There’s so much to love in The Burn Palace, It’s a murder mystery, a sometimes fast-paced thriller, and a super creepy horror novel with lots of deep, dark humor. A special treat is the top-quality writing. There are plenty of poetic descriptions of rural New England just in case you wondered if a book could have everything. Quite possibly, The Burn Palace does.

High school housekeeping: This is a great read for mature teens. There is adult content. And an adult reading level, too—so this is a good chance to really enjoy a book while kicking your reading up a notch.

Posted in Family Problems, Fiction, Horror/Mystery/Suspense, Mature Readers, Over 375 pages, Supernatural | Tagged , , , , , , , , , , , | Leave a comment

Adult Books for Teens: “Out There”

out there
Note: I wrote this for the Inlandia Institute blog (which is published on the Press-Enterprise website) and as an article for the Press-Enterprise book section this Sunday. I’m reposting here because I think teens will enjoy Out There.

While this weekend is the official beginning of the season of hysterical consumerism, it is also the dawn of the season of thanks. We’ve just crossed the threshold—Thanksgiving—and will continue in our journey of gratitude through the new year, when loved ones and the less fortunate move us to act on our better impulses.

Those of us who are ‘bookies’ have another group to add to our gratitude list. Writers. Ask most avid readers, and they’ll tell you that books have saved their lives. They aren’t speaking metaphorically. Through the power of others’ words, readers learn first to live, and then to tell, their own stories.

This symbiotic relationship between readers and writers has been detailed in several recent young adult and adult bestsellers. The most popular recent novel in which a reader seeks a writer is The Fault in Our Stars by John Green. So pervasive are the book and the movie that I probably don’t need a spoiler alert when I say that that journey doesn’t go as planned. And yet what a transformational journey it is. Up and coming author Rainbow Rowell does a brilliant job of taking her protagonist on the journey from reader to copycat writer and finally, to a young woman telling her own story in Fangirl.  Ruth Ozeki transcends space and time in A Tale for the Time Being to bring together an adolescent diarist from Japan and an author living on a remote island off of British Columbia when the girl’s journal, housed in a Hello Kitty lunchbox, washes up on the author’s shore.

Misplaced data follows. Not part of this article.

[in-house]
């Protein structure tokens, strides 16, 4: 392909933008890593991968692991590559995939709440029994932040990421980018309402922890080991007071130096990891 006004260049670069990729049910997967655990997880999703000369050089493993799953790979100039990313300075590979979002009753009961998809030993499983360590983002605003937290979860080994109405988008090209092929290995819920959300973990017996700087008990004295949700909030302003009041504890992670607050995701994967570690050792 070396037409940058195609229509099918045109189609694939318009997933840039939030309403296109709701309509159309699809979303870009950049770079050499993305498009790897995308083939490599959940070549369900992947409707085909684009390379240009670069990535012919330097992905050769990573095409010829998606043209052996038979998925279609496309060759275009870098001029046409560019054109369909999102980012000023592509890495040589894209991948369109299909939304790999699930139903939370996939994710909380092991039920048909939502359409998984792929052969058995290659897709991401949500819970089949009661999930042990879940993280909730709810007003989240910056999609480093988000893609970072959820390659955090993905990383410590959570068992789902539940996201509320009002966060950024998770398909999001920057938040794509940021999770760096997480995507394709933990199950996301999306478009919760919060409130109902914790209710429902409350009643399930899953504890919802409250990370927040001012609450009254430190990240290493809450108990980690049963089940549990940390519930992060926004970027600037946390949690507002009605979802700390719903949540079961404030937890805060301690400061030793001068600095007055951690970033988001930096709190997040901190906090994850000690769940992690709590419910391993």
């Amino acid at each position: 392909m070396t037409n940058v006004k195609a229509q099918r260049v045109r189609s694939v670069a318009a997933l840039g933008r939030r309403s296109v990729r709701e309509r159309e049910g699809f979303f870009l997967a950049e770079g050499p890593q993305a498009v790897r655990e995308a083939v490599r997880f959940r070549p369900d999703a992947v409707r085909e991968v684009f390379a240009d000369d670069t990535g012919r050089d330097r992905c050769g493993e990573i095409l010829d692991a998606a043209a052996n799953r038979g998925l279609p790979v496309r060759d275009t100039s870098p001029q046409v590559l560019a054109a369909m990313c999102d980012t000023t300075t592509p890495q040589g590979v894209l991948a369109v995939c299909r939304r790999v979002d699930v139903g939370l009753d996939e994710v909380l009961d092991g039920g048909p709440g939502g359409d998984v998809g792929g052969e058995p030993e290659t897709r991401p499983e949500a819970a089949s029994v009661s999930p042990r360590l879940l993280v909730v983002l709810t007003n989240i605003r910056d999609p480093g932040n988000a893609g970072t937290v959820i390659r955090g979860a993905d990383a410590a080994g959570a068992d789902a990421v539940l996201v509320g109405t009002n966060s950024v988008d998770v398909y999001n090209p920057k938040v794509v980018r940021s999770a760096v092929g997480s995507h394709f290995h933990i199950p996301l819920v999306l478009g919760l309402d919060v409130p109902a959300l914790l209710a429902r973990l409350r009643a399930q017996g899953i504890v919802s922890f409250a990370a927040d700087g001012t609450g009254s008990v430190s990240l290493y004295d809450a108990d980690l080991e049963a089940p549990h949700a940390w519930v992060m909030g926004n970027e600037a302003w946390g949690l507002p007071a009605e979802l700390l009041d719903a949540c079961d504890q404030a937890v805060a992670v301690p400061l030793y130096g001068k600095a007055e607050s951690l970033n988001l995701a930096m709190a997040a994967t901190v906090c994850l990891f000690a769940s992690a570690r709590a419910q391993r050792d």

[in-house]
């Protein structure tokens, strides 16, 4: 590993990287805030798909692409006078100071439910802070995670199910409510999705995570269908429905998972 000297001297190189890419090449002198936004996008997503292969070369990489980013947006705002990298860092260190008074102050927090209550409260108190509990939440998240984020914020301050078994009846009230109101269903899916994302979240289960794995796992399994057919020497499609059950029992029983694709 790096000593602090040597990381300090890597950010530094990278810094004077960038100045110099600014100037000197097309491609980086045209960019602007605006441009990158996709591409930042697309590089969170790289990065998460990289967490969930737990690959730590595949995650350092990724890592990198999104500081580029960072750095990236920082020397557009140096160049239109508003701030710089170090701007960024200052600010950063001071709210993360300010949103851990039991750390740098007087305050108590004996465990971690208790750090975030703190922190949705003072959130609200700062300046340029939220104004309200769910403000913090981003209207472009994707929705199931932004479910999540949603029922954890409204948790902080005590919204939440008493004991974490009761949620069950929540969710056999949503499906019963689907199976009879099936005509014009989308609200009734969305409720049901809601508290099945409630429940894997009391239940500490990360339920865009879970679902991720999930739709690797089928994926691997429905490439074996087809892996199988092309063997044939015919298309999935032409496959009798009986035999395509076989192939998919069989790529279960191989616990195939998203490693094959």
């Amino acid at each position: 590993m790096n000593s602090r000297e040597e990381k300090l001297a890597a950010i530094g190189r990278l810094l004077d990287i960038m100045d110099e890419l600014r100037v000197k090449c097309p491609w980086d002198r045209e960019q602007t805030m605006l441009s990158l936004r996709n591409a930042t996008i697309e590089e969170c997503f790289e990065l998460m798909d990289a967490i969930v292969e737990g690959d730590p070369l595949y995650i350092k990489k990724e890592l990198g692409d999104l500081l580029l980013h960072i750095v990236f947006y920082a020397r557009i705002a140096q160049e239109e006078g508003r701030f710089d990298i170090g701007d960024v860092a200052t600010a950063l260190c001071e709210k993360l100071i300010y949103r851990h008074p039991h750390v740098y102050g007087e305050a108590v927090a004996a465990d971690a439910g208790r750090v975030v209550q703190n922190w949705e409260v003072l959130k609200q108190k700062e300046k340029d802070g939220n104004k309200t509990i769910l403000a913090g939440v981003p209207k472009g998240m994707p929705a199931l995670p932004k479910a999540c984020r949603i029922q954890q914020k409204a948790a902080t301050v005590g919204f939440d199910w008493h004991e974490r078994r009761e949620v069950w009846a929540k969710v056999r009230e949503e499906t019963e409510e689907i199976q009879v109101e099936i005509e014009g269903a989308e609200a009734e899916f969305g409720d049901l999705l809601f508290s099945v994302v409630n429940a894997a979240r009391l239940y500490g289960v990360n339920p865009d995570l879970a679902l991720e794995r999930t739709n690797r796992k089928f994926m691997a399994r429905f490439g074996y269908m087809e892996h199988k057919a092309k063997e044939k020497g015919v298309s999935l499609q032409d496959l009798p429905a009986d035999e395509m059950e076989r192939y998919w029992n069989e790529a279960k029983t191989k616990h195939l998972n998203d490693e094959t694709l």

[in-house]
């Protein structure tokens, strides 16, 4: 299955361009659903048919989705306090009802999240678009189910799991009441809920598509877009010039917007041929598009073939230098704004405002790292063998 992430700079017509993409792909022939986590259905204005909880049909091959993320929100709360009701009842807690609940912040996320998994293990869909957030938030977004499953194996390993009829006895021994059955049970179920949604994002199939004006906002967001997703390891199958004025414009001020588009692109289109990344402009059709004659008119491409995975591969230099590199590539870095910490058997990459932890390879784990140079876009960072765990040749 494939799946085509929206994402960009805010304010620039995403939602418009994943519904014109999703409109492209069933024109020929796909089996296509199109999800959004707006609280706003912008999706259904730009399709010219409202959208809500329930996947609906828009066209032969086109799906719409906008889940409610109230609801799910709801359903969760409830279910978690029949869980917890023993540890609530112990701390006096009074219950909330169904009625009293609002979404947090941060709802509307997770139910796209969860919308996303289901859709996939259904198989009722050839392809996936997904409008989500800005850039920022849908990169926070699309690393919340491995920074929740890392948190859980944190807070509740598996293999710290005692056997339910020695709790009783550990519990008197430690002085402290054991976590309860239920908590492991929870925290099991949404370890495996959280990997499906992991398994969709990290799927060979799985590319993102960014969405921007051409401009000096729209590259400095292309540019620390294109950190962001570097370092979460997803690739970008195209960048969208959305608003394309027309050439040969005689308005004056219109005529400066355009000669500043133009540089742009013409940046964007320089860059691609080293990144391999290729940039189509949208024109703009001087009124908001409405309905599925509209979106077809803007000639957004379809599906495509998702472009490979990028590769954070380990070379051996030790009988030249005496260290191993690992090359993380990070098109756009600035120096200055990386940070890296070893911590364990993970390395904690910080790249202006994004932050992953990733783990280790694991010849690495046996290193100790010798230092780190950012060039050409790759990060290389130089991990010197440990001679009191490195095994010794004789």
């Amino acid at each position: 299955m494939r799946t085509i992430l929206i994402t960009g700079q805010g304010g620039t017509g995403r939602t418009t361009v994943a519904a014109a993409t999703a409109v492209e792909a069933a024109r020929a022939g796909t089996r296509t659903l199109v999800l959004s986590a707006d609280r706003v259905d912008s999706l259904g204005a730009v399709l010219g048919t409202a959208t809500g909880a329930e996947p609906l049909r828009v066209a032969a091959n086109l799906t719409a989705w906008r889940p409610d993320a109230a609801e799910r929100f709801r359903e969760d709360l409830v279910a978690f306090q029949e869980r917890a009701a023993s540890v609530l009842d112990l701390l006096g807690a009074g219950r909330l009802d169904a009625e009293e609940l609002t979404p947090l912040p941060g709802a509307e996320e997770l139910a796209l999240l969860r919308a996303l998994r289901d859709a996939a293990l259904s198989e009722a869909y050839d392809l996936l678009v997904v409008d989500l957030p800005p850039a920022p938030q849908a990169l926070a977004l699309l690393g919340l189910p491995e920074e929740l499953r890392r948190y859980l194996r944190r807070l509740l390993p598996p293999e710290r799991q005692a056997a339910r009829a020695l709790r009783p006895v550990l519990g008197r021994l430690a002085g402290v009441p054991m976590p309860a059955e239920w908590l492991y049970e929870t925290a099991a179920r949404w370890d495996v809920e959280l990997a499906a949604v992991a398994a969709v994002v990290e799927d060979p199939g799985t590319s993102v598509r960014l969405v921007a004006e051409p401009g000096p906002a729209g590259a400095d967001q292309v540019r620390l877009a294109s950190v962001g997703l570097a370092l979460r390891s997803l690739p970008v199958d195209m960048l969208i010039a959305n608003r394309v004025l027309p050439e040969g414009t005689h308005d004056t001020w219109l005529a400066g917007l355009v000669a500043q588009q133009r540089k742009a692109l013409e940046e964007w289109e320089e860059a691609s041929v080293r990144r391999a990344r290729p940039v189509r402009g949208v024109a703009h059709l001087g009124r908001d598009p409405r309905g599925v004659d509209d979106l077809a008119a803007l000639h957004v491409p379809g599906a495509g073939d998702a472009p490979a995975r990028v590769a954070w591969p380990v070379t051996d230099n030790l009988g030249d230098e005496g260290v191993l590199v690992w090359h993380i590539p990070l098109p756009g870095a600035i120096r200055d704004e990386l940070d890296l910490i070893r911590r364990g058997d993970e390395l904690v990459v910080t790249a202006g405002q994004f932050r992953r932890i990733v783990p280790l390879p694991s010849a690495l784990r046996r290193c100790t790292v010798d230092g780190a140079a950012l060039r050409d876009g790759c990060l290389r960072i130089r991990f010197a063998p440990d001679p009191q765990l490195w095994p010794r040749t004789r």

This season, in an act of gratitude for writers who toil on worthy but lesser-known projects, why not make a promise to dig deeper and make a connection to authors unknown to you? As a starter, I’m recommending Out There by Sarah Stark, published this spring by the independent Leaf Storm Press.

Out There is the story of Jefferson Long Soldier, just home from two tours in the Iraq War. Wearing the high-top sneakers he’s beaded and a headband he’s finger-crocheted from plastic sandwich bags, he nervously walks on his hands in the Albuquerque International Sunport to engender the courage it will take to cross the “security barrier, to the free world, to Esco and Cousin Nigel and home.”  Jefferson senses that there are “snipers in the airport, explosive tumbleweeds on the highway, insurgents in stolen minivans, undercover extremists buying lattes in front of him and single mothers wired for explosives behind.” Yes, his war experience has left him with PTSD, but he has a plan for getting better.  He knows that reading One Hundred Years of Solitude throughout his service has saved him. He still has the novel strapped to his chest with an Ace bandage, and many of its words seared into his brain, words that he has recited to fellow soldiers, that he reviewed whenever someone he knew—or had just met—died.

Since One Hundred Years of Solitude has saved Jefferson, he knows that he must find its author, Nobel Prize winner Gabriel Garcia Marquez—GGM as Jefferson thinks of him—and ask him the big question, Why? He knows GGM will understand all that he has been through because, upon returning from war, the character Colonel Aureliano Buendía is asked where he has been. He replies, “‘Out there,’ an incomprehensible faraway place. As in, You cannot understand where I have been.”

In taking the road trip from Santa Fe, New Mexico to Mexico City by motorcycle, Jefferson doesn’t know if he will achieve his goal. Garcia Marquez is very sick with cancer and a recluse. Jefferson is not sure where he lives. Yet, as we know, the journey itself is often the destination. The danger, beauty and transcendence of the crossing are illuminated with poetic language. Jefferson experiences both people and events as magically real and otherworldly as GGM himself would have enjoyed. And Jefferson will find what he seeks—that “large, unidentified piece of his spirit” that had gone missing, had remained behind in the war.

Jefferson’s reunification with his deeper being is brought about by his ability to take the language of GGM, which “had been a blanket of comfort ever since the night Ramon from Las Cruces was shot in the throat, two feet from Jefferson,”  and transform it. He moves from chanting the novel’s lines as a form of eulogy to altering and rearranging those lines until he has created a paean to life and the living.

While most of us have the good fortune not to have gone to war, we have, in other senses, been ‘out there.’ Writers have brought us back with the right words at the right time—words that we inhabit as they inhabit us, until finally, we speak our own language. That’s worth being grateful for.